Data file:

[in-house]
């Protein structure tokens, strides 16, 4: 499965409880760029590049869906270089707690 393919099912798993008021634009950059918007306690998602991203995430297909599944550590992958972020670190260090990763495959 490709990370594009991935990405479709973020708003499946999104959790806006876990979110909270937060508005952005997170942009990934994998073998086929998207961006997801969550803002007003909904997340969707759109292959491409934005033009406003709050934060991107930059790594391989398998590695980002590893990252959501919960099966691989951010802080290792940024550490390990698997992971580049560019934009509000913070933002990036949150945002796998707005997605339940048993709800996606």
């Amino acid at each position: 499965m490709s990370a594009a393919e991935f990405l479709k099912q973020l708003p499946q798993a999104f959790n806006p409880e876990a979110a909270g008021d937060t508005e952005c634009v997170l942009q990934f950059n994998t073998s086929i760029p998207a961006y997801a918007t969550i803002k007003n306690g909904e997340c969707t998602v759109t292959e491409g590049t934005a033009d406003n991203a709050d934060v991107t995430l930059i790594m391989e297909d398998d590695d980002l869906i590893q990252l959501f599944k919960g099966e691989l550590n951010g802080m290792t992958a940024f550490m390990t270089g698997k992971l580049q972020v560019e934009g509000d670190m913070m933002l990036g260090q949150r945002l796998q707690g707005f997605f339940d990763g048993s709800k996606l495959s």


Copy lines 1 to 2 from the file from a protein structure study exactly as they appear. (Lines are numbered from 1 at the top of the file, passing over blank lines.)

[in-house]
């Protein structure tokens, strides 16, 4: 499965409880760029590049869906270089707690 393919099912798993008021634009950059918007306690998602991203995430297909599944550590992958972020670190260090990763495959 490709990370594009991935990405479709973020708003499946999104959790806006876990979110909270937060508005952005997170942009990934994998073998086929998207961006997801969550803002007003909904997340969707759109292959491409934005033009406003709050934060991107930059790594391989398998590695980002590893990252959501919960099966691989951010802080290792940024550490390990698997992971580049560019934009509000913070933002990036949150945002796998707005997605339940048993709800996606």